Roni and I have a very important rule in our house. This rule helps inspire creativity and experimentation. Well, at least in the kitchen. What is this rule? The rule is that we are free to try new recipes, but nobody has to eat the result. What this ends up meaning is that if the dish turns out gross, we can go and get something else. Sometimes we make something up, and other times we just go out into the wild internets in search of new recipes. Both options have mixed results.
Recently, I discovered that a certain number of food network shows are available on Hulu. This has had the direct result of making me want to make up new recipes. Here is my most recent creation. Remember! It is a work in progress, so it might take some tweaking here or there to get it how you like it. But I think the elements are all there for a really tasty meal. The fish has a wonderful lime marinade that balances quite nicely with the mild sweetness of the sauce and rice. While the elements are nice apart, they are best when experienced together.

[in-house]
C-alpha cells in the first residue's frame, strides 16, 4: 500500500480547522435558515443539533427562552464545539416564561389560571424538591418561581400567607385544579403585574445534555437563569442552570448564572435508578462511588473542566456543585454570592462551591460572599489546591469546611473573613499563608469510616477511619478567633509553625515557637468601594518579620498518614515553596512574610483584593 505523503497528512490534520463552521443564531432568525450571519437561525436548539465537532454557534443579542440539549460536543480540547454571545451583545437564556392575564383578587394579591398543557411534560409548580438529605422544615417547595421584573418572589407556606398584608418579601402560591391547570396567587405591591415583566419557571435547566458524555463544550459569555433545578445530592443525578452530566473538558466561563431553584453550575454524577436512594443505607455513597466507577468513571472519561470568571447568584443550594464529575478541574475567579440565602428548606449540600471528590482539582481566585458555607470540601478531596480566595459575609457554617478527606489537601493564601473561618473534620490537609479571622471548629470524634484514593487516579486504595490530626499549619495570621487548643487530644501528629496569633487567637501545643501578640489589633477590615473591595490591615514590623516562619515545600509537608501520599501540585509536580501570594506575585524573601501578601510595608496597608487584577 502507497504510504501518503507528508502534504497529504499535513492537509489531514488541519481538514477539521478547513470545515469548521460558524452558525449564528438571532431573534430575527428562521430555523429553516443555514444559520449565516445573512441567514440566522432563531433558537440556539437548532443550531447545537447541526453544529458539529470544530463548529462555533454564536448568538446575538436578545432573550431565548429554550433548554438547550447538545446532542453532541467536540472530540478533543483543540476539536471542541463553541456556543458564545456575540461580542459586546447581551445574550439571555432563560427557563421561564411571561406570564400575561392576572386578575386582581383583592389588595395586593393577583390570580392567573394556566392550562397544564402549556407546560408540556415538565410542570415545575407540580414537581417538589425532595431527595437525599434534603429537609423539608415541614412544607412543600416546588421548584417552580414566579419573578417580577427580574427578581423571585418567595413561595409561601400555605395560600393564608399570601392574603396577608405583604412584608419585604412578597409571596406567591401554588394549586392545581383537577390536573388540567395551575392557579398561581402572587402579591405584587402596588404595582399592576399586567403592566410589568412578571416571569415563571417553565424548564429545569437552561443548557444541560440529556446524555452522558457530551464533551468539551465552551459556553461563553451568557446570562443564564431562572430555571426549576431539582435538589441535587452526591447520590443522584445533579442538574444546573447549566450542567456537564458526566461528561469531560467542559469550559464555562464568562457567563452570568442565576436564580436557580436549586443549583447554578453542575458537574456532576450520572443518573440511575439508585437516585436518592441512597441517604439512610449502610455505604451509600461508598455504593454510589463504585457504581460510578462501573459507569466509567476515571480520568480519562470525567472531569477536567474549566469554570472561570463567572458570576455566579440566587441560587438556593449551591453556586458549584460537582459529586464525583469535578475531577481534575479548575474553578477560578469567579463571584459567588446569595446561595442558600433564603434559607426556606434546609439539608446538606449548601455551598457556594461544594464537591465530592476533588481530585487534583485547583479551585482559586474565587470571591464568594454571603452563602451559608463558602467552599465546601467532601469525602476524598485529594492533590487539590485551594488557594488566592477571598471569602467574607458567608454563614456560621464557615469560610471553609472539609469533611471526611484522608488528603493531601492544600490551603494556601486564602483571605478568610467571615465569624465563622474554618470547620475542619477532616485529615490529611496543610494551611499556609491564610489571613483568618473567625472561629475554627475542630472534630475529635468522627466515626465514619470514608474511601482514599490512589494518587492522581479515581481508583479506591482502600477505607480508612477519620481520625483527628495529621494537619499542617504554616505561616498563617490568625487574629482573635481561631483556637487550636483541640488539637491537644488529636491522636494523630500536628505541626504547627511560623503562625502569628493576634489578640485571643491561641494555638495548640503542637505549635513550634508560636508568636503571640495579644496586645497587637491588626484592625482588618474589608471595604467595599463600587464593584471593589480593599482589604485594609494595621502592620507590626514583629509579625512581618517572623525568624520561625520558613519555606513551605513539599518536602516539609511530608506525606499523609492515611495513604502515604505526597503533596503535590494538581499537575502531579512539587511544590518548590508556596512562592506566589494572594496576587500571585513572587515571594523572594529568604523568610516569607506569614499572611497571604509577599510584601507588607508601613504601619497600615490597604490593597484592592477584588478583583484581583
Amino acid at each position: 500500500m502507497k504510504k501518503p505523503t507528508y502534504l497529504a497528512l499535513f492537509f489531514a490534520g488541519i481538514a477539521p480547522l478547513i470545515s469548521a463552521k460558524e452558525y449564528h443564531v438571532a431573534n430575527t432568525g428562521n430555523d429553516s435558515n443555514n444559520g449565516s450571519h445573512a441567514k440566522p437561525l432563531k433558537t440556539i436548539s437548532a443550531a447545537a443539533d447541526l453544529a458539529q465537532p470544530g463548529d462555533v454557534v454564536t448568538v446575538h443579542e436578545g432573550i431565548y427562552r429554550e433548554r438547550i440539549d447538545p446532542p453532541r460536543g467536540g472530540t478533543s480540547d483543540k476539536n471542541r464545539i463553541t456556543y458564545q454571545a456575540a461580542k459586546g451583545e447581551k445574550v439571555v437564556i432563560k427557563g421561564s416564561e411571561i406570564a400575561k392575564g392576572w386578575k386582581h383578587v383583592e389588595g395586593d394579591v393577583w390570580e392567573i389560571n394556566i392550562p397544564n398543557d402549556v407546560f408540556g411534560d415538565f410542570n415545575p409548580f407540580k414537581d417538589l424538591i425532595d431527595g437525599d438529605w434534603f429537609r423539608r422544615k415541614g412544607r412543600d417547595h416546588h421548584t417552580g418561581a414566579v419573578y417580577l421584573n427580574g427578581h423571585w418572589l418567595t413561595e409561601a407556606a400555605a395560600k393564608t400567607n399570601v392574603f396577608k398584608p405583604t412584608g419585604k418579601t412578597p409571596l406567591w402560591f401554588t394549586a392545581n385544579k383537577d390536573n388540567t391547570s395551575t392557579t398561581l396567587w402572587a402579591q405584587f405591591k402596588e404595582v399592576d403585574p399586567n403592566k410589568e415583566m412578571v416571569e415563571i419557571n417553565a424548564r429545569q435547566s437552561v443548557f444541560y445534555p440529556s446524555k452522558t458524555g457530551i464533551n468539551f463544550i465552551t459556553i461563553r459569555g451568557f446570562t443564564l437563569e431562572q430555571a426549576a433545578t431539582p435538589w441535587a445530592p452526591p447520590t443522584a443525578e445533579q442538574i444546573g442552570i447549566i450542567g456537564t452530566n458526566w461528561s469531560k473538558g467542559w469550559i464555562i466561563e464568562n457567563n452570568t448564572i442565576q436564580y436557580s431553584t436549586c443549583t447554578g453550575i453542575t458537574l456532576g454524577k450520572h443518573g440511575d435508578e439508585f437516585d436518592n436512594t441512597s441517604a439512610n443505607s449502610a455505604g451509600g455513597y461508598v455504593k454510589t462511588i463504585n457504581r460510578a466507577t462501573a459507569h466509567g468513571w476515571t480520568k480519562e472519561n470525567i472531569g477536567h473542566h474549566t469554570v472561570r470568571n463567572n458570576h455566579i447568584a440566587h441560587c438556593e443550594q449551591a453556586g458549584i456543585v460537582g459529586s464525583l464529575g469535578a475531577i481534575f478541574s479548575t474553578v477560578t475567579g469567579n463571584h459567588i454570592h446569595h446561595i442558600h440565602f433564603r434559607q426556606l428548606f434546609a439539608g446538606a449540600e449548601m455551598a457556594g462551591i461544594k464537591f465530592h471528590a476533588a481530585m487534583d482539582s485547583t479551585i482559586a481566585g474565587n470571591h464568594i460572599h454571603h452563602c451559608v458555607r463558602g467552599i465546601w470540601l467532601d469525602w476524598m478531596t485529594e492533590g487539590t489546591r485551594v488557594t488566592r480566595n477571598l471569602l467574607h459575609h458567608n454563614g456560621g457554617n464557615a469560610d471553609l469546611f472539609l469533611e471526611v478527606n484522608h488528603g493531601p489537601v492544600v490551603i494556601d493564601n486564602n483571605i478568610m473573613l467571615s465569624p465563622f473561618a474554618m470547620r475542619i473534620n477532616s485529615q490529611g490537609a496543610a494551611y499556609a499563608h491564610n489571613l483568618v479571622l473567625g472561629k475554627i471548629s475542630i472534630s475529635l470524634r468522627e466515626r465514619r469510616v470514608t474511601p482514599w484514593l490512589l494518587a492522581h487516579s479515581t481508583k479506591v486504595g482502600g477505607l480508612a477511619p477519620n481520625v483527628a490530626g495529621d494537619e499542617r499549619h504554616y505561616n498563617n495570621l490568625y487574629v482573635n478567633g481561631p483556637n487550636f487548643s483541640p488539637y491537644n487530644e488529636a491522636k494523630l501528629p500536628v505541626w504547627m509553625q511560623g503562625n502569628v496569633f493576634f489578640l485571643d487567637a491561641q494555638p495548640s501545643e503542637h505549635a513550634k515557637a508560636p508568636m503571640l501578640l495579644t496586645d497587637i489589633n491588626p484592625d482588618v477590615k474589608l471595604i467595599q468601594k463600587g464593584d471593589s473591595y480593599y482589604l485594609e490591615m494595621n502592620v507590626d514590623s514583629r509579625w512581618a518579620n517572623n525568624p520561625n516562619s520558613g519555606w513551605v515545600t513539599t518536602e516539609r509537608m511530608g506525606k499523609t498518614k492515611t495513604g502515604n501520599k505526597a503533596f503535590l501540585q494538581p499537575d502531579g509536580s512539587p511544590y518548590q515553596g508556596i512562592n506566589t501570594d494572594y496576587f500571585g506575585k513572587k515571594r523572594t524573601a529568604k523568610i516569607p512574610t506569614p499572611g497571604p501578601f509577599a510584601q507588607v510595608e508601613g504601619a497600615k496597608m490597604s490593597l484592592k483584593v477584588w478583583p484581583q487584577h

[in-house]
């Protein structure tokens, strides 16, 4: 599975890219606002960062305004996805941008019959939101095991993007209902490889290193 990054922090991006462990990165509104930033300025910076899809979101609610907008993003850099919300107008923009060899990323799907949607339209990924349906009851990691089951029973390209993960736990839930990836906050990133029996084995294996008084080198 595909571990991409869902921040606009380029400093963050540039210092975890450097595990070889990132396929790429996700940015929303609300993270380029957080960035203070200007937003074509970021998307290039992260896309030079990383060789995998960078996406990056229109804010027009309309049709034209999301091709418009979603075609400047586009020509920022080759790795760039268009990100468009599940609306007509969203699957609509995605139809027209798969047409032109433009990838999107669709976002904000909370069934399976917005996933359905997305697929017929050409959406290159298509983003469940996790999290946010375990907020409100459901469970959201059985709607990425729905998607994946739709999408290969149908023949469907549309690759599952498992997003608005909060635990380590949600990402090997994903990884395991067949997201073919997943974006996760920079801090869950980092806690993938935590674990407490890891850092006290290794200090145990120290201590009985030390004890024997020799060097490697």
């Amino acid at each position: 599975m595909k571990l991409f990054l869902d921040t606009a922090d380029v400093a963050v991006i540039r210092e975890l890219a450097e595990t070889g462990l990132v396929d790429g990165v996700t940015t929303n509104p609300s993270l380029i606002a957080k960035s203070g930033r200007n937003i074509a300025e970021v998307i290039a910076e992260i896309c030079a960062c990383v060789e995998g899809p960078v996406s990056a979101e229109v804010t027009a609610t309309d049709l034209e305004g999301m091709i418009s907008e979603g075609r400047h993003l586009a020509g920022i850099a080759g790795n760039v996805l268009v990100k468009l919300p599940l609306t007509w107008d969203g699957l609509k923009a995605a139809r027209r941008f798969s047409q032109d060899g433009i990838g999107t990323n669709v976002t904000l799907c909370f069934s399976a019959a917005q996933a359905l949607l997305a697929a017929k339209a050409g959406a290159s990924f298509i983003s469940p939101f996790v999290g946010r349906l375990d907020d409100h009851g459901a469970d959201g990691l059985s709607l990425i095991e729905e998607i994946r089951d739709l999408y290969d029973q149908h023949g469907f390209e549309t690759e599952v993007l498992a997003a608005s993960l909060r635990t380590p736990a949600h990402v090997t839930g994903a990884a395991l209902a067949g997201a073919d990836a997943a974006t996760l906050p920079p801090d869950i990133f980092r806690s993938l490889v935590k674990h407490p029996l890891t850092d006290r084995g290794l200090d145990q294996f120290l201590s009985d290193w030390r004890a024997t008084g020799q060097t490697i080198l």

Thai-Inspired Mahi Mahi
1lb center-cut Mahi Mahi (thawed if frozen)
Juice from 1 lime
zest from 1 lime
1 tbs chopped basil
1 tbs chopped cilantro
1/4 cup extra virgin olive oil
2 cups calrose medium grain rice
1 can coconut milk (about 15 oz)
salt to taste
1 can coconut milk (about 15 oz)
2.5 tbsp creamy peanut butter
2 tsp ground cumin (about 1 tbsp whole cumin)
1 tsp ground coriander (about 1/2 tbsp whole coriander)
1 tsp red pepper flakes
2 tbsp lemon grass, chopped (about 1/2 stalk)
1/2 tbsp fresh basil
1 clove garlic, chopped
1/4 tsp salt (more or less according to taste)
3/4 cup bell pepper strips
1 tsp fresh chopped cilantro
1. Prep Mahi Mahi by removing scales if the fish still has the skin on it. This can be done by running a vegetable peeler against the grain of the scales under running cold water. Cut the Mahi Mahi into 4 portions of equal size.